Midas shop owner, son injured in fire

'It just took the whole business down in seconds'

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The day started just like any other for Patsy Oneil.

She and her family come into work every morning at 7:30 a.m. to work on cars at the Midas shop they’ve owned for about 12 years, located at the corner of Main Street East and Fisher Street in downtown North Bay.

That all changed Monday morning after a fire broke out at the vehicle repair shop, resulting in her husband and son being taken to hospital.

“My whole life is in there right now,” Oneil told reporters outside as firefighters tackled the blaze nearby.

The call came in at approximately 10:42 a.m. Heavy black smoke could be seen from Fire Station 1, with witnesses also reporting seeing the fire from as far out as Algonquin Avenue and Walmart.

Oneil herself had stepped out for a few minutes to stop at Walmart and said it’s the first time anything like this has happened.

“Unfortunately, there was an accident and it just took the whole business down in seconds,” she said.

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All Oneil knew when the fire started was that her husband and son had received some burns. But because she wasn’t there at the time, she said she didn’t know yet how it happened.

“All I know is it blew up,” she said.

Fire Chief Jason Whiteley said when firefighters got to the scene, they immediately dealt with two injuries and went into a defensive attack mode.

He confirmed the two people who were taken to hospital work at the shop. However, the extent of their injuries is not known at this time.

Stephen Kirk, paramedic chief for Nipissing Paramedic Services, said due to restrictions on the release of personal health information, he could not release any details about the status of the individuals who were treated.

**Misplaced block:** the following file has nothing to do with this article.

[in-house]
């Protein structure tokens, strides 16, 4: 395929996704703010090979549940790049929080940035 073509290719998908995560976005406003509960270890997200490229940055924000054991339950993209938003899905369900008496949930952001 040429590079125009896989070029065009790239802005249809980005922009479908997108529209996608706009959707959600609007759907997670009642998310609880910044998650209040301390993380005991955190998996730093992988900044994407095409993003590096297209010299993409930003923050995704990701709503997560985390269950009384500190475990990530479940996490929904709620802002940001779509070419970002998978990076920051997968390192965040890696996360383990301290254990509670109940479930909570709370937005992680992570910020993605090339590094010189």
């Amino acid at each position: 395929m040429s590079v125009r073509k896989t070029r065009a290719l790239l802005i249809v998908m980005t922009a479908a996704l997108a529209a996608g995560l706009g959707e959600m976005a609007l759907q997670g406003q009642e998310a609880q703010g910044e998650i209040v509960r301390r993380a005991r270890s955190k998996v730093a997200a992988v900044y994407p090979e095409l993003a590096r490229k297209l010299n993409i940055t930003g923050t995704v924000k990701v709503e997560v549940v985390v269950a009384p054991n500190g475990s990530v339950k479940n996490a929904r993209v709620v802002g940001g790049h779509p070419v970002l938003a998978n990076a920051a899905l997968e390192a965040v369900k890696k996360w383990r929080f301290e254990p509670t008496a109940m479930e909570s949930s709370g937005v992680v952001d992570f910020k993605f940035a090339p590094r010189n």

On a cause for the fire, Whiteley said work was taking place on a vehicle at the time, but no further details are available.

The fire, which was contained to the Midas building, “really took off” on firefighters, he said, due to the number of acetylene tanks, as well as oil, fuel and lubricant storage, inside the building.

“Especially with the amount of hydrocarbons contained in a motor-vehicle repair shop like this, it is extremely dangerous,” Whiteley said.

Getting inside the building also proved difficult due to the amount of thick black smoke coming from all of the “hydrocarbons” inside, he added.

The fire also extended into a false ceiling in the office area.

Whiteley said the fire marshal’s office will be coming in to assist with the investigation.

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“We can’t see exactly where things are, we can’t get in to get water directly on where the dangers are. You’ve probably heard we’ve got tires popping in there, letting go … other cans letting go, as well,” Whiteley said.

Sparks could be seen briefly coming from power lines on the other side of the building on Fisher Street.

North Bay Hydro spokesperson Neil Russell said in a statement to The Nugget that hydro was called to the scene “to remove the presence of electrical energy at the location to ensure the safety of responding emergency services, people affected by the fire and area residents.

“We are keeping those affected by this morning’s incident in our hearts.”

North Bay police corporate communications officer David Woolley said the service cannot provide personal information or health-care details.

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